These figures support what my Dad told me years ago. No matter what your job is, you're in the relationship business. This becomes even more critical as companies begin implementing alternative workspace solutions (aka. work from home) as well as distributed locations. When you see someone face to face, you can read their body language, but when you're on a phone call or web based meeting, you have to learn to read vocal inflections, pauses, and also know that lack of any response is in and of itself a powerful response. 

Living in Nashville and being a amateur musician, I know a lot of music industry professionals. All of them have told me in some way or another this statement, "In Nashville, it's assumed you can play, that's not an issue...but do I want to be on a tour bus with you for 10 months?". One of my friends in the business calls it being a "good dude". Even at my level of playing, I could be a functional bass player in most bands. I'm not the most prolific player, and never will be, but I fancy myself to be a pretty "good dude" and have gotten some gigs simply because I get along with people well, I come prepared, and I do my best to help the other guys in the band. For example, I won't leave until everyone's gear has been loaded and everyone paid. As part of the band, you're a member of that team.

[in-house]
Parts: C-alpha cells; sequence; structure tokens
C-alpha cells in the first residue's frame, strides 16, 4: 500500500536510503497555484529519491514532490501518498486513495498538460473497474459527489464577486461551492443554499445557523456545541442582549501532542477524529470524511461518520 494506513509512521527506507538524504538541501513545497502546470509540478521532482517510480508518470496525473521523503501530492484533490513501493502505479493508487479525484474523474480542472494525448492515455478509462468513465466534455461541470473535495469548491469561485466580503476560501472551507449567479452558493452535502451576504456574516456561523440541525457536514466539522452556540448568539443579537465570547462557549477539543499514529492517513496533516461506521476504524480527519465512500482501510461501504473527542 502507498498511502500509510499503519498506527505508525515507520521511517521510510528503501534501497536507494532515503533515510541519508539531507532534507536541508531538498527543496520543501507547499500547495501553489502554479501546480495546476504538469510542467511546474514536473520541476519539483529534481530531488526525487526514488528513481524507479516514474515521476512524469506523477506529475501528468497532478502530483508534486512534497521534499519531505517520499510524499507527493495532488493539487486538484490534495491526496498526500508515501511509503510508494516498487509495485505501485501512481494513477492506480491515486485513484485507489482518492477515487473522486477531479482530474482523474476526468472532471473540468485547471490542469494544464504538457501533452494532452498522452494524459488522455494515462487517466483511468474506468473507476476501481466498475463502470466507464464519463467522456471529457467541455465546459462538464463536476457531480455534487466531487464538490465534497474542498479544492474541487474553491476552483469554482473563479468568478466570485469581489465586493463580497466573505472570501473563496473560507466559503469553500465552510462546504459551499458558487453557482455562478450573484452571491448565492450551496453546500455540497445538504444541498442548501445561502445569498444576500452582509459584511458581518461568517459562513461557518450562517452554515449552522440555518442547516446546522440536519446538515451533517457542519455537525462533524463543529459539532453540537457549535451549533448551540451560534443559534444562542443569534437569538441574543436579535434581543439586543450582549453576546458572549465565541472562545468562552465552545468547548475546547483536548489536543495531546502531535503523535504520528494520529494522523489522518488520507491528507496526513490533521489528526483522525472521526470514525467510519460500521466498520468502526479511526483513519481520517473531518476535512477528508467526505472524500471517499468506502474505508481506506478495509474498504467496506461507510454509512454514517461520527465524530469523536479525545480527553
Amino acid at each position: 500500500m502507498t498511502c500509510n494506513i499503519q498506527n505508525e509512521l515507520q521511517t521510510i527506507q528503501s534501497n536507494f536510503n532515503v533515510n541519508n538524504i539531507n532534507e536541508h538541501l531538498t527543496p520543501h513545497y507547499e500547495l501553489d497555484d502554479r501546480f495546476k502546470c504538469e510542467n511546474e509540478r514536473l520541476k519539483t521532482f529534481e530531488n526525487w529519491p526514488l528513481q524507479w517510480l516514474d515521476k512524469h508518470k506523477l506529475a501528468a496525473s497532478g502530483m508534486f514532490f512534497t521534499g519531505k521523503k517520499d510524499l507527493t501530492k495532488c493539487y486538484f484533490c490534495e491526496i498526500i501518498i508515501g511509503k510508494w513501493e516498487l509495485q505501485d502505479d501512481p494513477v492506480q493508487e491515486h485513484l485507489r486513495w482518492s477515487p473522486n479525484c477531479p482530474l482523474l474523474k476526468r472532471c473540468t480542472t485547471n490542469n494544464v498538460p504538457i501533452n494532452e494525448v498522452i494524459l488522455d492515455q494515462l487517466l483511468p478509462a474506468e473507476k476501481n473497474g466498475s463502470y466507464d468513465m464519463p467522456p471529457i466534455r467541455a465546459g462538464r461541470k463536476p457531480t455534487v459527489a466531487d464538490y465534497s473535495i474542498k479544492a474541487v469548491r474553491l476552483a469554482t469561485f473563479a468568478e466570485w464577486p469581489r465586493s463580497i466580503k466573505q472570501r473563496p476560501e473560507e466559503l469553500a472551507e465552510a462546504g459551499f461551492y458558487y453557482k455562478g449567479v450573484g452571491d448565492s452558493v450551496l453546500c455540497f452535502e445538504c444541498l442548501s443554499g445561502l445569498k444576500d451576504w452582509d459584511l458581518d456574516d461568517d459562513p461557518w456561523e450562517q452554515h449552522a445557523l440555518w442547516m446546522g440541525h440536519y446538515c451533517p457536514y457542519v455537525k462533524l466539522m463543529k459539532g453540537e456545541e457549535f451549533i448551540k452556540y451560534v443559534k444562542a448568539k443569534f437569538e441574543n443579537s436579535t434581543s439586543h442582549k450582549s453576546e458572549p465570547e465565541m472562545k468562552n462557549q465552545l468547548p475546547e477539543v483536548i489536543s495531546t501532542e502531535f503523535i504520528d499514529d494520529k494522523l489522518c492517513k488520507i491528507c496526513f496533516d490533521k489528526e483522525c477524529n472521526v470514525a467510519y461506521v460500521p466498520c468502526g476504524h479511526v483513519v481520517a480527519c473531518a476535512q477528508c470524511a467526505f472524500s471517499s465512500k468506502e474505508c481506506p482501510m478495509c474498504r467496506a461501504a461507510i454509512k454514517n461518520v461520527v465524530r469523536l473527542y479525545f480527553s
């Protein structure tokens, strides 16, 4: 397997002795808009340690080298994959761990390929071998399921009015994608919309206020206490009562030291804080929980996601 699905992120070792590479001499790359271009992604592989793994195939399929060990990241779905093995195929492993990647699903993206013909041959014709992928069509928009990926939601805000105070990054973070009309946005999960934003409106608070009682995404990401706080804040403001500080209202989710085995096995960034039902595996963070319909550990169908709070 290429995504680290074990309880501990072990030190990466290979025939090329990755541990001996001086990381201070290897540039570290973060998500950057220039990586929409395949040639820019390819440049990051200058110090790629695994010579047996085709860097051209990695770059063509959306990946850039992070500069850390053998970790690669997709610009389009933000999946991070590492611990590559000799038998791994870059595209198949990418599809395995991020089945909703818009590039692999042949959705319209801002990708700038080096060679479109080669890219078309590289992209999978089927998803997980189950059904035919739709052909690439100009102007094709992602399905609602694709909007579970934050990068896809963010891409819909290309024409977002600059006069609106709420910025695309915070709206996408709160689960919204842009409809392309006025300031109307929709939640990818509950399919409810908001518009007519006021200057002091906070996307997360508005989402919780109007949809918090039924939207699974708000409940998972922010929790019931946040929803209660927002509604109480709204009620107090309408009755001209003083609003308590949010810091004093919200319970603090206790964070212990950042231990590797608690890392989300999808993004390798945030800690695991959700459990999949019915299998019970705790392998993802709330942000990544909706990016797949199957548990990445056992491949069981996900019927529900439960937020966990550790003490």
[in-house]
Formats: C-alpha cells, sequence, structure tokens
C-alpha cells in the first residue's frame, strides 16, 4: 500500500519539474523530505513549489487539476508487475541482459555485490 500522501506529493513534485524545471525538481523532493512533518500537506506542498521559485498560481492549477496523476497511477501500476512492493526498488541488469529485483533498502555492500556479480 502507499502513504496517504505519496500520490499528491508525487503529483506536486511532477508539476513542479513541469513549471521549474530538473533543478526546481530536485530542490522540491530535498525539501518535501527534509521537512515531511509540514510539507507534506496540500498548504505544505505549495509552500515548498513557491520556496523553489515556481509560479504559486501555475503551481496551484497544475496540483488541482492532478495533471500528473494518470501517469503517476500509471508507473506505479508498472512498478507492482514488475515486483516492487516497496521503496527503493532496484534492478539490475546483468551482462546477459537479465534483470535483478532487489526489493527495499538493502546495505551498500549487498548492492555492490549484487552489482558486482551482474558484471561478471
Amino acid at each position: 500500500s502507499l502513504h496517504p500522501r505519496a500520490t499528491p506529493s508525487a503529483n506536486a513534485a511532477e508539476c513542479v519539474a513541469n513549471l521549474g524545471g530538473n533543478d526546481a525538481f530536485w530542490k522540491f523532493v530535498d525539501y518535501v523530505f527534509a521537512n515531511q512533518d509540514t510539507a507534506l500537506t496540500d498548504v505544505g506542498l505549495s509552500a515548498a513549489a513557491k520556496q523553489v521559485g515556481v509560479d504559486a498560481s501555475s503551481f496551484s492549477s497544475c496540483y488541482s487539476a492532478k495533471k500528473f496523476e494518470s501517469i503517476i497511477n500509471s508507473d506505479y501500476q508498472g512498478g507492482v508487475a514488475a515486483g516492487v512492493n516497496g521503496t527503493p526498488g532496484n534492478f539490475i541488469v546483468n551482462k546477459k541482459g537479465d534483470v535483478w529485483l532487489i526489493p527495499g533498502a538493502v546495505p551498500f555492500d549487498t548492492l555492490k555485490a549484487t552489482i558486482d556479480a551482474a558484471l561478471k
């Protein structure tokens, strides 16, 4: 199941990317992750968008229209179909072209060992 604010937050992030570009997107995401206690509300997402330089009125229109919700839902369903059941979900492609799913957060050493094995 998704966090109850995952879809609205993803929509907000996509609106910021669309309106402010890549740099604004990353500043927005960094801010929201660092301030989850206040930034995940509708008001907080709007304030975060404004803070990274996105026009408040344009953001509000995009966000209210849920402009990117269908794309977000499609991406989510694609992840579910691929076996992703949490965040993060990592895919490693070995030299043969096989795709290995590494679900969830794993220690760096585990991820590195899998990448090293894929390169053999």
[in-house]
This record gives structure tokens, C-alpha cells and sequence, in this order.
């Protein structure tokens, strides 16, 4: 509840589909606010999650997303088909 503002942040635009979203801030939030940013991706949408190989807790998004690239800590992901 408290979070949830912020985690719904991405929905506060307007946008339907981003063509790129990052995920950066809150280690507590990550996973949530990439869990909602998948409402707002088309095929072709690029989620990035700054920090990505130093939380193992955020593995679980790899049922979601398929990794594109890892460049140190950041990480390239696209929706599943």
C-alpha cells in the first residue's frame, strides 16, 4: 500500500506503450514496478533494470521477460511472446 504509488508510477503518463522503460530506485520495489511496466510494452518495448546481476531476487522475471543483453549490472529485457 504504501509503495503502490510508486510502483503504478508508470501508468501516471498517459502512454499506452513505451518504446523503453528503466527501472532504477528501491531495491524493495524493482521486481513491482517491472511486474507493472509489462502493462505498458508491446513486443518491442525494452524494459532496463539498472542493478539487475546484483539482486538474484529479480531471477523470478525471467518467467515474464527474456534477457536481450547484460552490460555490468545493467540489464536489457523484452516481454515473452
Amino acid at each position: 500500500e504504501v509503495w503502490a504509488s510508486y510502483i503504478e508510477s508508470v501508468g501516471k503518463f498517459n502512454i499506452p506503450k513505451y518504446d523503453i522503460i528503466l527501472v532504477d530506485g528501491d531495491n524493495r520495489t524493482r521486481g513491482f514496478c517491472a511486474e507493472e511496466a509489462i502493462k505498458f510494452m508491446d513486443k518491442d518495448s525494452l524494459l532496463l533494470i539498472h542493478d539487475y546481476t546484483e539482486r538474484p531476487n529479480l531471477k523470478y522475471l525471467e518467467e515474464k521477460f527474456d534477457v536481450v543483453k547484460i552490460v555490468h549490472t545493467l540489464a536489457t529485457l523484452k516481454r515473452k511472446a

There is always a flip side to every opinion. And there are plenty of examples where being a not so nice guy has created lots of success. Steve Jobs was notoriously difficult to work with. History is packed with examples of military leaders who shouted and ordered their way to victory. Leading through fear and intimidation has proven effective. A former co-worker of mine grew up in China and told an account of when the Chinese military came in with machine guns and demanded data be turned over to the government. Obviously, that got the job done. But ultimately, my co-worker moved to the United States.